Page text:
Is the following, while not correct, at least OTRT (taken as an example) : normally, the competent court was the civil court in (say) Bayern, but that offered worse procedural / material requirements; if, however, the case was to be filled with the administrative court from (say) Berlin, the regulations would direct that the court should decline competence and send the case to the (materially) competent authority in Berlin, which has regulations less restrictive / more beneficial to the client, compared to the Bayern one. ?
Markobr (Markobr)
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Post Number: 325
Registered: 5-2009
Posted on Wednesday, September 30, 2009 - 11:46 pm:   Edit PostDelete PostView Post/Check IPPrint Post   Move Post (Moderator/Admin Only)Ban Poster IP (Moderator/Admin only)

First, let me see if I've got everything correctly so far. Assuming 'court competent beforehand (without playing the trick)' = court A && 'court being redirected to by the administrative court' = court B, is it true that A is different from B? Yesish. It is true that the process would have finally taken place before court A without the trick. However, court B would have technically been a competent court at the time when the lawyer filed the suit at the administrative court.

Assuming yes above, and taking into consideration the 'Yope' about jurisdiction above:

-- B court offered better procedural / material regulations than A? No.

-- if yes, was that due to different jurisdiction / laws being obeyed? FA.

Is the following, while not correct, at least OTRT (taken as an example) : normally, the competent court was the civil court in (say) Bayern, but that offered worse procedural / material requirements; if, however, the case was to be filled with the administrative court from (say) Berlin, the regulations would direct that the court should decline competence and send the case to the (materially) competent authority in Berlin, which has regulations less restrictive / more beneficial to the client, compared to the Bayern one. ? Both courts (A and B) would apply exactly the same law as far as it is relevant for the decision where to file.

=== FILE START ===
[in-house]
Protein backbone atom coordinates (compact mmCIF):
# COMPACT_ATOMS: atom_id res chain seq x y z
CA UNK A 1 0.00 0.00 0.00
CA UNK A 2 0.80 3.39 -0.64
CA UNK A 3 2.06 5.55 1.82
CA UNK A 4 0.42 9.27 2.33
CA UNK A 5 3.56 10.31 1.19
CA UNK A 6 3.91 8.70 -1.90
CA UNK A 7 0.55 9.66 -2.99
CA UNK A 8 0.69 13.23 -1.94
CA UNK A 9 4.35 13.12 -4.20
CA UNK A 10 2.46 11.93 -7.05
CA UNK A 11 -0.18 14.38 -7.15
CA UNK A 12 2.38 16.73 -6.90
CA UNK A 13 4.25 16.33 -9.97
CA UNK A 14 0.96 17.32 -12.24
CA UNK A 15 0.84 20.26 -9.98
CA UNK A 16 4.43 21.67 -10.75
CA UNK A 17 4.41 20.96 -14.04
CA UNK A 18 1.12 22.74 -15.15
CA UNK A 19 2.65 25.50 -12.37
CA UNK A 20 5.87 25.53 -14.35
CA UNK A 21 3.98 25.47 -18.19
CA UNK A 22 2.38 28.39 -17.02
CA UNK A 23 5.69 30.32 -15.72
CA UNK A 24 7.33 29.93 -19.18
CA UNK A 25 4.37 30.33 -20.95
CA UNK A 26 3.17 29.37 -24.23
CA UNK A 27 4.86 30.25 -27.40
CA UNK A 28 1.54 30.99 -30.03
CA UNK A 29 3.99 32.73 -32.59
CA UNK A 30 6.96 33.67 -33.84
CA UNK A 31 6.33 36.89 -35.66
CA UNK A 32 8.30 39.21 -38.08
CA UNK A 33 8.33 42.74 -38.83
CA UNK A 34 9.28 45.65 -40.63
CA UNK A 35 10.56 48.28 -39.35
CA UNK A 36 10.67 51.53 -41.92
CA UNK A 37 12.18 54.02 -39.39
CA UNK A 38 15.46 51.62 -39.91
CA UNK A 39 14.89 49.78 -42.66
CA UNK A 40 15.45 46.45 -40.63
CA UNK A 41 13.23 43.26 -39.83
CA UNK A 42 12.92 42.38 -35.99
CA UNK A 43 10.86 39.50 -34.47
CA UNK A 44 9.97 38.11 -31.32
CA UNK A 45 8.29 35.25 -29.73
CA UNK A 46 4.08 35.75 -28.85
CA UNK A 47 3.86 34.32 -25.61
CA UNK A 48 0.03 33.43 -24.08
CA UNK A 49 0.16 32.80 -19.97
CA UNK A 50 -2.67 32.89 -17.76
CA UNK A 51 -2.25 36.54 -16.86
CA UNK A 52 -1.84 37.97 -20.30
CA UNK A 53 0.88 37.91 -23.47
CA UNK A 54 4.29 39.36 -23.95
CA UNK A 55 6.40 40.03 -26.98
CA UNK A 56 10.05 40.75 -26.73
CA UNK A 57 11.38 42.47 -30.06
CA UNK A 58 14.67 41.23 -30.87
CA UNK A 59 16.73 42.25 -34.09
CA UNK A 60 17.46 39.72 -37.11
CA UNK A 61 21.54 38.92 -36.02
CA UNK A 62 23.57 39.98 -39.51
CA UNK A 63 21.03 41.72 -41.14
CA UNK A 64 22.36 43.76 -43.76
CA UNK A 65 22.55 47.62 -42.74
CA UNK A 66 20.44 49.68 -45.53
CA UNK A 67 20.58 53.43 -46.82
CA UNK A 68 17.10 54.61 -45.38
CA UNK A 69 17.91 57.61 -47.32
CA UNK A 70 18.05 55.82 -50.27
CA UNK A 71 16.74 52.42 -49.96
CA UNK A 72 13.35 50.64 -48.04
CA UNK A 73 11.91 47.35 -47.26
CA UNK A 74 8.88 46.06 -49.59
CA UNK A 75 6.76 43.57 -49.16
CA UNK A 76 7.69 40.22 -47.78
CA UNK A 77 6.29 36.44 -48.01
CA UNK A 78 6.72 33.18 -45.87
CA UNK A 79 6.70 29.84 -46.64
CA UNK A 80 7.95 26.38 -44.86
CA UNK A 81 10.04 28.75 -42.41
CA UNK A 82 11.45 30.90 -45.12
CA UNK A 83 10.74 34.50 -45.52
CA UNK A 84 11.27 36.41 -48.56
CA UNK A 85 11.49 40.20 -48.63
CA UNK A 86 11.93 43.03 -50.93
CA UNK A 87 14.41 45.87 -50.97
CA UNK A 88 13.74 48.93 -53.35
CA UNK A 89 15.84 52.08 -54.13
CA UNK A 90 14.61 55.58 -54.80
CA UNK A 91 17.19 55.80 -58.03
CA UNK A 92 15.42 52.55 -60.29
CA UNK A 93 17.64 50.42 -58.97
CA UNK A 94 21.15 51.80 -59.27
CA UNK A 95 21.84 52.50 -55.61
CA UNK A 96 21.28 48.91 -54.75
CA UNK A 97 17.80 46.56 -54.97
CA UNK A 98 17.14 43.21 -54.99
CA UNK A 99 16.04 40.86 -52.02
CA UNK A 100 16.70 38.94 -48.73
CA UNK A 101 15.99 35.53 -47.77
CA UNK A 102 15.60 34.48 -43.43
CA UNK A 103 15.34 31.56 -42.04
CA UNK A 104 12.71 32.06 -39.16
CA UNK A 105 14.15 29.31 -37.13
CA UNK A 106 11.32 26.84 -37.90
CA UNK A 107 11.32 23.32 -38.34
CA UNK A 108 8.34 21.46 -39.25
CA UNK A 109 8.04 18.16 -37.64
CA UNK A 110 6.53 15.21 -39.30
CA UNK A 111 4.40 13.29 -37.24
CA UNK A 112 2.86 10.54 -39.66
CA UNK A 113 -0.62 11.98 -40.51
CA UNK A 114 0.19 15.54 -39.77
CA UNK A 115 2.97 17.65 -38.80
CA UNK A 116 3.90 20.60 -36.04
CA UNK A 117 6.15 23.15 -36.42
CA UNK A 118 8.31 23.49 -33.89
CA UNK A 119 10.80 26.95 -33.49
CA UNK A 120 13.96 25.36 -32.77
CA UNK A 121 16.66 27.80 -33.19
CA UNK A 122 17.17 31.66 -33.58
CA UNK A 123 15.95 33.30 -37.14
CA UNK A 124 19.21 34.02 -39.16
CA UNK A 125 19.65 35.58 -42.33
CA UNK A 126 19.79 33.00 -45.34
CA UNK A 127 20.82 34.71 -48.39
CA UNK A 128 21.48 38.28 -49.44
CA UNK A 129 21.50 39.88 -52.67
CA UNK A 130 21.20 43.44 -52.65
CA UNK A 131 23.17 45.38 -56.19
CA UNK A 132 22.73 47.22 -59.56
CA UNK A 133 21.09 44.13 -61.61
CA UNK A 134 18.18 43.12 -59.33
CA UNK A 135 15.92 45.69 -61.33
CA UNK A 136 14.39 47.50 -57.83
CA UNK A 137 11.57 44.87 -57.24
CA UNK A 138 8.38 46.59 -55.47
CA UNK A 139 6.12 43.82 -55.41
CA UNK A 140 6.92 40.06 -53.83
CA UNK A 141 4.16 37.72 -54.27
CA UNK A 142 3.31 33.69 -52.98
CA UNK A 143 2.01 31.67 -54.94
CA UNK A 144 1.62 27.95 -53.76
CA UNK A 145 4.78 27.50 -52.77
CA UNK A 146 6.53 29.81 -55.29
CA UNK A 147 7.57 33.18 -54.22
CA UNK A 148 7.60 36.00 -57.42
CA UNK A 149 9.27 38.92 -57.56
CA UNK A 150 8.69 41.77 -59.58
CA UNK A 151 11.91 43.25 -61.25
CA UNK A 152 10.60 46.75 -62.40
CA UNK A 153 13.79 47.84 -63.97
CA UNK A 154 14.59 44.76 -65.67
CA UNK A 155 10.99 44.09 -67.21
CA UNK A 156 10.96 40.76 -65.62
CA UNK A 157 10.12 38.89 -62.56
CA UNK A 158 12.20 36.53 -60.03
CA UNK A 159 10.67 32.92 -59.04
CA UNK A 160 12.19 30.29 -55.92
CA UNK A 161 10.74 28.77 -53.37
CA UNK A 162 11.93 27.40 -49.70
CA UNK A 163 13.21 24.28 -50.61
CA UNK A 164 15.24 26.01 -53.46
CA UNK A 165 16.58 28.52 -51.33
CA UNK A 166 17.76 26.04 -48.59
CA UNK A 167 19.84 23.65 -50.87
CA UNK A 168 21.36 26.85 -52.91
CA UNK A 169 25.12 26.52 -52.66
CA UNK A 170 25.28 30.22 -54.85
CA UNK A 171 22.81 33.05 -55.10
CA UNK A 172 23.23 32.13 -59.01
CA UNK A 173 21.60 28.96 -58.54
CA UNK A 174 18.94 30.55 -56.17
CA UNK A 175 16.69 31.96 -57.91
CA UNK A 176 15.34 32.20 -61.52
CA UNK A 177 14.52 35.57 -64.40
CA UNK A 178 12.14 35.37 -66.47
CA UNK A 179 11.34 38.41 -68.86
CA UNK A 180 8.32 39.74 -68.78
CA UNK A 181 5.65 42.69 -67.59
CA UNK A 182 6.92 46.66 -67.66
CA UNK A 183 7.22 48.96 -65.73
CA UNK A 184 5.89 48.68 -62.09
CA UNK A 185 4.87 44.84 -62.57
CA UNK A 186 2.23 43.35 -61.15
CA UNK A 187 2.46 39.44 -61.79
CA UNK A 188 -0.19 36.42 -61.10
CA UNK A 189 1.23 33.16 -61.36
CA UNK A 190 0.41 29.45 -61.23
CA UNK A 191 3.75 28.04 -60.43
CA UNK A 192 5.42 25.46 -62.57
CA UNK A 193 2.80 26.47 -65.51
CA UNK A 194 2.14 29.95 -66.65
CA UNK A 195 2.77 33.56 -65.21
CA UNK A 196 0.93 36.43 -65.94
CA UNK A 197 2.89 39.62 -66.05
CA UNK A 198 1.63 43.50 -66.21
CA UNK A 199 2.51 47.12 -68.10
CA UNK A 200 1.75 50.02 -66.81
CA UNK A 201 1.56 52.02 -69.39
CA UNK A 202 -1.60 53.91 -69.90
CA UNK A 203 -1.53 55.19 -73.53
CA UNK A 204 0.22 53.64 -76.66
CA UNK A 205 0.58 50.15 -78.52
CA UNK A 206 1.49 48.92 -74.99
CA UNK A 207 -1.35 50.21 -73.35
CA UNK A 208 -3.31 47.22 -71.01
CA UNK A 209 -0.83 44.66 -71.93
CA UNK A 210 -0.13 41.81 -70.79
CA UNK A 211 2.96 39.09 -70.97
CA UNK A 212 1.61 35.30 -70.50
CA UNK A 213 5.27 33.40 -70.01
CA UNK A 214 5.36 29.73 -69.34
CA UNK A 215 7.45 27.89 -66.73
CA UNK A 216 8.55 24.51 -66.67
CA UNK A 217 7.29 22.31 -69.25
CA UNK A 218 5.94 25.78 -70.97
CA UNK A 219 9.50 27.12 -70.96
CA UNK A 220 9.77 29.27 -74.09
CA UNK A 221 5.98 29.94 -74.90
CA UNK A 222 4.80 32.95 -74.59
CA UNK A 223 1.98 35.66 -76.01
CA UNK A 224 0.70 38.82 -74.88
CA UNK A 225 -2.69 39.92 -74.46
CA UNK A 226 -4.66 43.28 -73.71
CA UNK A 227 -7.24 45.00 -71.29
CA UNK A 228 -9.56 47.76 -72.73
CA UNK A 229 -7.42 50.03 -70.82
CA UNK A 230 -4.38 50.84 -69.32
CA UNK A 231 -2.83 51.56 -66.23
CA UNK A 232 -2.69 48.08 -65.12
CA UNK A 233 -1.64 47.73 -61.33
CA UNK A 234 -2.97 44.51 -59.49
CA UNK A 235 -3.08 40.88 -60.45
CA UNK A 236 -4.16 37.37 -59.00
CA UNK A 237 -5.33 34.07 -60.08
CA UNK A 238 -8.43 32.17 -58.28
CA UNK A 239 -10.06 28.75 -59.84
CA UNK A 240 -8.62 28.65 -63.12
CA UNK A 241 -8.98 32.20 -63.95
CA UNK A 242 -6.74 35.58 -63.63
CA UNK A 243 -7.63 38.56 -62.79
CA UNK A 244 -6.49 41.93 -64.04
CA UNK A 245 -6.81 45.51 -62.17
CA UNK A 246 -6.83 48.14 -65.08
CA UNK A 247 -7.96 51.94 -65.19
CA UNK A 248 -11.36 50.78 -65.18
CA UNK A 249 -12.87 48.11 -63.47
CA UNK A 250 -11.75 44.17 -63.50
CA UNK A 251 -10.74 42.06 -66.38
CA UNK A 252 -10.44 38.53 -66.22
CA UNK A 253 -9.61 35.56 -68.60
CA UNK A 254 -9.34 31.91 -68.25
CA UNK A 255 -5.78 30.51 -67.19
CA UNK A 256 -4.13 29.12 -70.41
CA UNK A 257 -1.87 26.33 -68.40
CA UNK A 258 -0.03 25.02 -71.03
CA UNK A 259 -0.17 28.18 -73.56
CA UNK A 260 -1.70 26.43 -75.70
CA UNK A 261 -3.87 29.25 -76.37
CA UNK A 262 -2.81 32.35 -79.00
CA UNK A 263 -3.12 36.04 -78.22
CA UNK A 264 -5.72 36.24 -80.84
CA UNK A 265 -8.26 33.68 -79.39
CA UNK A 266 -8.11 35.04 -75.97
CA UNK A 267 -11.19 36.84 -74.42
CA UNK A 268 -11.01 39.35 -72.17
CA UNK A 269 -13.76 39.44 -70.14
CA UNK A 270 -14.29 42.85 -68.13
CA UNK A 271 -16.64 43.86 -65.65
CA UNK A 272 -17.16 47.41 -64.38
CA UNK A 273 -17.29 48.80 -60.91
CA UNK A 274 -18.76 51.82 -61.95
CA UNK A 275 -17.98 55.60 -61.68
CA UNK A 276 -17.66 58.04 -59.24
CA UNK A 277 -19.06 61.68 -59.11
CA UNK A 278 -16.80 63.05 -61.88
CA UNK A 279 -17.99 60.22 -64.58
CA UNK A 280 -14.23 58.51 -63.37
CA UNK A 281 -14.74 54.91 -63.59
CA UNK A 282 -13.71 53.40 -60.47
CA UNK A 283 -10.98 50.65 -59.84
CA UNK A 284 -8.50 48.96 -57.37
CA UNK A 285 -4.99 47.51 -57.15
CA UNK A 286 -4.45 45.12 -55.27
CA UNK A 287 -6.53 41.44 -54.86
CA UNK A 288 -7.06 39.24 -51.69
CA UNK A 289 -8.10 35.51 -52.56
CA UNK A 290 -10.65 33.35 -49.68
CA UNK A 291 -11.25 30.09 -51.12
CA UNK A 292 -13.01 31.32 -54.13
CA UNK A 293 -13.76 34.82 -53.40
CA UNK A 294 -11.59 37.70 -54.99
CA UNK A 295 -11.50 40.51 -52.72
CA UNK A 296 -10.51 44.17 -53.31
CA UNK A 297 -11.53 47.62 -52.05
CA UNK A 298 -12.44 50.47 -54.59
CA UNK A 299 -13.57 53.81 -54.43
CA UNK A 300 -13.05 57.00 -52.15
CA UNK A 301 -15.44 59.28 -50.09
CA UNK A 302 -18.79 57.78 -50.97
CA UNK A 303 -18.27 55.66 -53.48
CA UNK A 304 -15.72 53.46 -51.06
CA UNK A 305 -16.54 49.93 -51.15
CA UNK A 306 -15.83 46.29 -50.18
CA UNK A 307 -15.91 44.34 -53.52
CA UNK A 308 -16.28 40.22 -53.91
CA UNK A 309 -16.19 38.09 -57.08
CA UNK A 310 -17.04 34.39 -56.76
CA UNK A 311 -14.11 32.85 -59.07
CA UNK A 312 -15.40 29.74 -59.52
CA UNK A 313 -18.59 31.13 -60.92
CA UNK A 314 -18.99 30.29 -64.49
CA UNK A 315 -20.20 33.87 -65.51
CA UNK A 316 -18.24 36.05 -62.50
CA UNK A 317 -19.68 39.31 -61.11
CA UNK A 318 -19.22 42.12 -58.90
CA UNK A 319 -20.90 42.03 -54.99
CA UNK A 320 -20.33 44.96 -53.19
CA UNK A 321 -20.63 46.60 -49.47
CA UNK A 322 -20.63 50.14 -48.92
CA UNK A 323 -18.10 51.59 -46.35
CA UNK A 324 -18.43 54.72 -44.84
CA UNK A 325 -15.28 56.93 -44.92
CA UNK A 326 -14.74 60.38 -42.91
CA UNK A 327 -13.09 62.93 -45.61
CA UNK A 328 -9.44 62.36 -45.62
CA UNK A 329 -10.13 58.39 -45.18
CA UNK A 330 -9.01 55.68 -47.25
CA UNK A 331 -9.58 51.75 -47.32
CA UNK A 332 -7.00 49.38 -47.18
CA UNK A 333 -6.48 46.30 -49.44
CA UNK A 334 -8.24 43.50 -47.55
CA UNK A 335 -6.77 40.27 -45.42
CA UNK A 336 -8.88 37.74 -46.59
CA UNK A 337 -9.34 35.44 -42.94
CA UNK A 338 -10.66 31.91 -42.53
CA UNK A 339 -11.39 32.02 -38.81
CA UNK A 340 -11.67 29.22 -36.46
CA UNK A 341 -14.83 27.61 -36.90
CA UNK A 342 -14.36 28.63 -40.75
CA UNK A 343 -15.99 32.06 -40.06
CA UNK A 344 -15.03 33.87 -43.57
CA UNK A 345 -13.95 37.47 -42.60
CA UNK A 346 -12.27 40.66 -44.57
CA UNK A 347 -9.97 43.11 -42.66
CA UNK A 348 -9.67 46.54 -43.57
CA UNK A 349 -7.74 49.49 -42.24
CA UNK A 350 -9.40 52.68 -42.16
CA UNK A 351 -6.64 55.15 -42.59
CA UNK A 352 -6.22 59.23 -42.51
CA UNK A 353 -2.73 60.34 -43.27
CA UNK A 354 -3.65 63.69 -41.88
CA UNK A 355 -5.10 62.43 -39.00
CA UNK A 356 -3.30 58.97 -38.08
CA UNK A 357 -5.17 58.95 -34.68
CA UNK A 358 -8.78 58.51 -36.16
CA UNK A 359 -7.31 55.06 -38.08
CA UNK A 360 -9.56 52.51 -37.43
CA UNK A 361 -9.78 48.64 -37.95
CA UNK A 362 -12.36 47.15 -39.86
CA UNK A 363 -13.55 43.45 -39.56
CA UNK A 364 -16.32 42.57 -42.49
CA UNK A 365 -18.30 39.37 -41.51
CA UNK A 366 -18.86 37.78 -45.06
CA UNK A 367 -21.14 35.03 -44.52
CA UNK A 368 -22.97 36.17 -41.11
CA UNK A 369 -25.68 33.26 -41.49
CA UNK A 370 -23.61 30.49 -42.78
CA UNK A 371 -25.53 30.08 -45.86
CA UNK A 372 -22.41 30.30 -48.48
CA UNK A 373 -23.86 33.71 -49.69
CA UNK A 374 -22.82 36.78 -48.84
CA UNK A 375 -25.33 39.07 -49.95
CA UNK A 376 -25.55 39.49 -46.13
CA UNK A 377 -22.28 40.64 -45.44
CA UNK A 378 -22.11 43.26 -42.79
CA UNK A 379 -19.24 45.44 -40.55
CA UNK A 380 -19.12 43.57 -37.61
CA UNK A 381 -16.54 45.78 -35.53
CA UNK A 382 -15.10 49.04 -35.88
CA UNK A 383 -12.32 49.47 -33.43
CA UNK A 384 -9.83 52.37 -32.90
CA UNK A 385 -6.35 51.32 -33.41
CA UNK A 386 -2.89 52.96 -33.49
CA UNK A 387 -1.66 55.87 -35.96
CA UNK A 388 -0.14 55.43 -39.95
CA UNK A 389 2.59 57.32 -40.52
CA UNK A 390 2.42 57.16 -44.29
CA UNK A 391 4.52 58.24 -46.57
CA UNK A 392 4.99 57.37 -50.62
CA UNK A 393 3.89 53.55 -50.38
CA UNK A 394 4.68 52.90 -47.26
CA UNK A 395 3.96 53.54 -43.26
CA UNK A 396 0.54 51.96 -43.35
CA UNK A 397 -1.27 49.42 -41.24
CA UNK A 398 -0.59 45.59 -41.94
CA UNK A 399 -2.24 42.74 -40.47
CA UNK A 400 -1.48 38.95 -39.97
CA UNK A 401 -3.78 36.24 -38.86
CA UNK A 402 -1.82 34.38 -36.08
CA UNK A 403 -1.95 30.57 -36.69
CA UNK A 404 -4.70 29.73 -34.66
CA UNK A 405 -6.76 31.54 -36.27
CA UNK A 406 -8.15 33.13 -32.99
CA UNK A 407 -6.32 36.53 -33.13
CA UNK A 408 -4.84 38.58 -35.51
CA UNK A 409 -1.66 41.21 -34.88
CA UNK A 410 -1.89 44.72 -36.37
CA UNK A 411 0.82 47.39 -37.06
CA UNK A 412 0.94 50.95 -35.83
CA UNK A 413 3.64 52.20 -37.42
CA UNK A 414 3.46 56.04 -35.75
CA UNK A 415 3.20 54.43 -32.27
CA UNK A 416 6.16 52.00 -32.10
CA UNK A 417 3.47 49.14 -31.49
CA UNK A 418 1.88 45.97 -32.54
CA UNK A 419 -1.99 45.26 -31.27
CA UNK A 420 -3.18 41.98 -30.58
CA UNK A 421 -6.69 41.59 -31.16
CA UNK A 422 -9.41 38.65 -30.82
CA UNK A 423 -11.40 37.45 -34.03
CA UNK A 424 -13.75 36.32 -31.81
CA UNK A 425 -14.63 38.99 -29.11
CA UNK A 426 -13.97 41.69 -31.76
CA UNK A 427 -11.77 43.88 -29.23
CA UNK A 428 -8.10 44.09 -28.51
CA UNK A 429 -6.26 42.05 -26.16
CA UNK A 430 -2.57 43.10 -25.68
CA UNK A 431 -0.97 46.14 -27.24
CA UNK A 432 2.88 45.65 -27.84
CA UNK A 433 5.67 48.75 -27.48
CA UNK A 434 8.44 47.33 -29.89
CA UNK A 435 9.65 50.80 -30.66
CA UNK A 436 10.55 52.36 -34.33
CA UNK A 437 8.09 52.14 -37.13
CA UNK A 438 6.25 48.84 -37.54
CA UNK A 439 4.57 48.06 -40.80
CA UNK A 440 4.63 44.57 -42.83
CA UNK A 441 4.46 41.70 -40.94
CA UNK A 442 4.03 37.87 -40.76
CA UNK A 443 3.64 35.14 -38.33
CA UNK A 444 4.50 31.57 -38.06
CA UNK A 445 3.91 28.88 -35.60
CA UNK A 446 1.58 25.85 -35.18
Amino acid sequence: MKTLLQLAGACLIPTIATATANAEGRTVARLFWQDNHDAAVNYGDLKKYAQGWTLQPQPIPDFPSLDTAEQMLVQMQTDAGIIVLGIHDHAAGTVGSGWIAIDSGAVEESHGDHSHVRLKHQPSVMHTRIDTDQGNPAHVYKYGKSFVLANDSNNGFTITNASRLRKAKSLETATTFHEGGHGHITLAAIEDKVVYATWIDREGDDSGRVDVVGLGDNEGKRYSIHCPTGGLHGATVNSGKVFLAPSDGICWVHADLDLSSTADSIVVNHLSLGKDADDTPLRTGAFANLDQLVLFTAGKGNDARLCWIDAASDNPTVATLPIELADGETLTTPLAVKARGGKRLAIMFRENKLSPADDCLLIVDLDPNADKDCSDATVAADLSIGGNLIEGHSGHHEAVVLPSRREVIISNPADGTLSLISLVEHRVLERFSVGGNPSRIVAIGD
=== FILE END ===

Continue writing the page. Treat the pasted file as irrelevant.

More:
Sundowner (Sundowner)
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Post Number: 535
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Posted on Thursday, October 01, 2009 - 8:23 am:   Edit PostDelete PostView Post/Check IPPrint Post   Move Post (Moderator/Admin Only)Ban Poster IP (Moderator/Admin only)

Did the plaintiff for some reason prefer to have the case decided by court B? Was court A far away to travel? Did the plaintiff's lawyer suggest this trick? because he did not have an accredition for court A?
Relevant that lawsuits before an administrative court become pending immediately? Did the plaintiff want that the case becomes pending before something else happens? Did he think court A, after realizing the circumstances, could play on time and wait until they are not competent any more?
Markobr (Markobr)
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Post Number: 328
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Posted on Thursday, October 01, 2009 - 11:11 am:   Edit PostDelete PostView Post/Check IPPrint Post   Move Post (Moderator/Admin Only)Ban Poster IP (Moderator/Admin only)

Did the plaintiff for some reason prefer to have the case decided by court B? Yes... Was court A far away to travel? ...and this is the reason. Did the plaintiff's lawyer suggest this trick? Very probably. because he did not have an accredition for court A? No. Saving travelling cost and time is the only motive for plaintiff and lawyer.
Relevant that lawsuits before an administrative court become pending immediately? YES. Did the plaintiff want that the case becomes pending before something else happens? Yes. Did he think court A, after realizing the circumstances, could play on time and wait until they are not competent any more? You mean court B? (Court A is where the suit would have ended without the trick). But even then: Noish or maybe Yope.